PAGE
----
Who are you?
As a theatre scholar/artist, Professor George Belliveau has emerged as a leader in providing interdisciplinary research teams with unique and interactive methodological approaches to disseminate knowledge to academic and community audiences. His research-based theatre model combines theatre with other disciplines (i.e., health, medicine, education, counselling) by bringing to life multiple forms of research data (i.e., interviews, field notes, focus groups, surveys) in performative ways. When theatricalizing data, Dr. Belliveau shows, rather than tells, the results of research, creating a vivid three-dimensional presentation of interdisciplinary scholarship. In a recent collaboration with Dr. Marvin Westwood, a counsellor, they worked with military veterans to explore ways of depicting the authentic stories of veterans dealing with psychological injuries from overseas combat using theatre.
What problem are you solving?
As an example of the high regard in which Dr. Belliveau’s knowledge mobilization efforts are held, the research-based play with military veterans that he developed and directed, Contact! Unload, was chosen to be performed for HMS Prince Harry, a strong advocate for effective mental health supports for veterans, on Remembrance Day 2015. This 30-minute piece looks at the social and psychological challenges that soldiers confront when they transition home post-deployment. Contact! Unload was co-created with a group of more than 30 participants, including counsellors, veterans, and artists who over the course of a year collectively worked towards addressing men’s mental health.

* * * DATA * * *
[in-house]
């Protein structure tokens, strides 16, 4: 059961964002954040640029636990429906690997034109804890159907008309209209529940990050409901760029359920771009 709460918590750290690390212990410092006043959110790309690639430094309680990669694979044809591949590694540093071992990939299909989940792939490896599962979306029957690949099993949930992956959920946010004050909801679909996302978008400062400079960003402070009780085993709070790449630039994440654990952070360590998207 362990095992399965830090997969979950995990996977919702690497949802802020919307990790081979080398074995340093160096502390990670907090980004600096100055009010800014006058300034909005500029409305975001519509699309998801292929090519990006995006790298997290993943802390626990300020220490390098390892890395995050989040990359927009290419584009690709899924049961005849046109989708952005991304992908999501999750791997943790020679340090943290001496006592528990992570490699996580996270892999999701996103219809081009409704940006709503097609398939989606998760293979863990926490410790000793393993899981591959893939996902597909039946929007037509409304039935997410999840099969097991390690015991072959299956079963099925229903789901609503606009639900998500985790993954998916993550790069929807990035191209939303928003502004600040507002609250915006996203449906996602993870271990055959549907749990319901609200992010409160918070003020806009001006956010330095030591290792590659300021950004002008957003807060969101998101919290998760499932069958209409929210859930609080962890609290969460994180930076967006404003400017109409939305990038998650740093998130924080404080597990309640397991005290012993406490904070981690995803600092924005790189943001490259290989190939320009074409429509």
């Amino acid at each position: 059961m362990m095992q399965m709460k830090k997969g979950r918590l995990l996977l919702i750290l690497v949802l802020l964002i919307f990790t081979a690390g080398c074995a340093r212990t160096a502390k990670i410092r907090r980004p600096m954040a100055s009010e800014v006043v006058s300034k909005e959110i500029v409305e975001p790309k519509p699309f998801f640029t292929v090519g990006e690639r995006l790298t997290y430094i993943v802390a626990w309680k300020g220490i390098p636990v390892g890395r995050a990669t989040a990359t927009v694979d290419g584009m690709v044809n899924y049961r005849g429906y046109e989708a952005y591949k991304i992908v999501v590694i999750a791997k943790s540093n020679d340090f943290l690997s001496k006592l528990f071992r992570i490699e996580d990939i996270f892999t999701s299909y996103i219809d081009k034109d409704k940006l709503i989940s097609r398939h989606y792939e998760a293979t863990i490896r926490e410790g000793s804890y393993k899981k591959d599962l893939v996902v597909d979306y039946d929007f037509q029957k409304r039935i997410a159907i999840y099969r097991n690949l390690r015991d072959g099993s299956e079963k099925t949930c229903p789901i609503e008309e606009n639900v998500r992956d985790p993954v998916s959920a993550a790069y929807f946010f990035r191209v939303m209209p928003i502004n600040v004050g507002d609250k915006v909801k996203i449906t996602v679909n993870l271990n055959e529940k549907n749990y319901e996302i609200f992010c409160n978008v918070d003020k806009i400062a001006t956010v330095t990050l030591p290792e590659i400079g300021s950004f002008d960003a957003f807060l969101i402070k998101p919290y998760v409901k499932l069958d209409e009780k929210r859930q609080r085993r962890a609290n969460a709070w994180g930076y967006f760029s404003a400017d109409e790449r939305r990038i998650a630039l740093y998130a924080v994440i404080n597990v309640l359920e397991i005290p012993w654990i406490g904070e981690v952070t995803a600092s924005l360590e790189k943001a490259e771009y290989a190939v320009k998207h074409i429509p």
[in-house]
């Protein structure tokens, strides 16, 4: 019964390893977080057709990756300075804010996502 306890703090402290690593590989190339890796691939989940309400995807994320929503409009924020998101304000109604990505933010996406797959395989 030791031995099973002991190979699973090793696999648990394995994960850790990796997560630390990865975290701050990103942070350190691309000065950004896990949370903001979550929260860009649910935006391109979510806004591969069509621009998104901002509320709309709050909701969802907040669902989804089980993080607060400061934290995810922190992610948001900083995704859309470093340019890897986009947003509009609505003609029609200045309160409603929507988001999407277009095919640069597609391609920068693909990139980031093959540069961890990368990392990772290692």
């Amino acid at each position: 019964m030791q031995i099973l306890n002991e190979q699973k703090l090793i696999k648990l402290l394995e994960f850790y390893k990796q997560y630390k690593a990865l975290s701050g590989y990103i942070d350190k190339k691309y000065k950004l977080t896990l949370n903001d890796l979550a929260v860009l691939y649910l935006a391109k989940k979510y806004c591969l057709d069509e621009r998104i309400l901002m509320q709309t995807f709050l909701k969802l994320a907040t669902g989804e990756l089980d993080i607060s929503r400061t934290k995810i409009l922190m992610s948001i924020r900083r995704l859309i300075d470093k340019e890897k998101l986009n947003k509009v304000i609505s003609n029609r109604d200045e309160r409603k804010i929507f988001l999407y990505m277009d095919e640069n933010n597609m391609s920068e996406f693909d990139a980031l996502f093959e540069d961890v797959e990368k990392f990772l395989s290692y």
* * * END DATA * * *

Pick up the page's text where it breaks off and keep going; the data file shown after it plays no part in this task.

How does your idea contribute to society?
The play, uniquely performed by the veterans (non-actors), has reached over 1,500 people over eighteen performances, including a recent production for government ministers and leaders on Parliament Hill. Over fifteen male veterans have stepped forward for mental health support after seeing the play, and anecdotally a similar amount of civilians. More than likely, some of these veterans would not be here today, if they did not seek help.
Suicide among returning veterans is all too common. Twenty-two veterans take their life every single day in the US according to a recent study; Canada’s numbers are not as high, yet far too many succumb to this tragic end. Our UBC data from interviews with veterans and audience surveys clearly indicate how our initial project made a significant difference in the lives of veterans, their families and the public. The goal of this initiative is to reduce depression and suicide through the use of a theatre-based awareness modality.
What do you need now?
We wish to scale up this theatre initiative by building on the UBC model of Contact! Unload to mobilize what we learned across Canada. In collaboration with counselors and professional theatre artists in Edmonton, Toronto, Kingston, and Halifax, we wish to expand the reach of the project to veterans in those cities, so they can share their stories of combat stress. Each local group of veterans would create their own theatre script based on their stories, and then perform their play on military bases and for the public. The objective is to help the participating veterans extend their healing/recovery from operational stress injuries incurred in the line of duty, and equally important, to raise public awareness about the issues soldiers bring back when they return. This model of men helping men resonates beyond the military, and applies to other populations. At its core the work is about establishing connection, group cohesion, building empathy, reducing stigma and preventing suicide.